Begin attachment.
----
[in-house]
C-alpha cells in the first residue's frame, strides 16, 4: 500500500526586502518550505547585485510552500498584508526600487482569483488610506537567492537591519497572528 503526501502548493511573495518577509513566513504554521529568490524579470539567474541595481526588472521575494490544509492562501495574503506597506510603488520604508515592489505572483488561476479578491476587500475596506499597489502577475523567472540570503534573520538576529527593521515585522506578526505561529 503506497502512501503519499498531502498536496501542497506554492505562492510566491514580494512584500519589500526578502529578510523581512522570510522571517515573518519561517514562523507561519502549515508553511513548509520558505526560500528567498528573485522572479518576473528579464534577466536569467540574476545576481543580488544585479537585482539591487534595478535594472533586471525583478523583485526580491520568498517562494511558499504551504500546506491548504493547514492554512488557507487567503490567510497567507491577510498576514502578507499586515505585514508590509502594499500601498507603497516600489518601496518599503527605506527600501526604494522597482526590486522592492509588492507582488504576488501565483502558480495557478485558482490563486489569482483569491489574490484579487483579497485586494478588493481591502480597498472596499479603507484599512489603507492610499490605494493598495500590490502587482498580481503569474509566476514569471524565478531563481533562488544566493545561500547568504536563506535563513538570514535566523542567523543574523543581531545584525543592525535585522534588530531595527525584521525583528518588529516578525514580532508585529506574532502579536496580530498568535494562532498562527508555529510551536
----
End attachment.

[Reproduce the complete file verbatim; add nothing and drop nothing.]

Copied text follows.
[in-house]
C-alpha cells in the first residue's frame, strides 16, 4: 500500500526586502518550505547585485510552500498584508526600487482569483488610506537567492537591519497572528 503526501502548493511573495518577509513566513504554521529568490524579470539567474541595481526588472521575494490544509492562501495574503506597506510603488520604508515592489505572483488561476479578491476587500475596506499597489502577475523567472540570503534573520538576529527593521515585522506578526505561529 503506497502512501503519499498531502498536496501542497506554492505562492510566491514580494512584500519589500526578502529578510523581512522570510522571517515573518519561517514562523507561519502549515508553511513548509520558505526560500528567498528573485522572479518576473528579464534577466536569467540574476545576481543580488544585479537585482539591487534595478535594472533586471525583478523583485526580491520568498517562494511558499504551504500546506491548504493547514492554512488557507487567503490567510497567507491577510498576514502578507499586515505585514508590509502594499500601498507603497516600489518601496518599503527605506527600501526604494522597482526590486522592492509588492507582488504576488501565483502558480495557478485558482490563486489569482483569491489574490484579487483579497485586494478588493481591502480597498472596499479603507484599512489603507492610499490605494493598495500590490502587482498580481503569474509566476514569471524565478531563481533562488544566493545561500547568504536563506535563513538570514535566523542567523543574523543581531545584525543592525535585522534588530531595527525584521525583528518588529516578525514580532508585529506574532502579536496580530498568535494562532498562527508555529510551536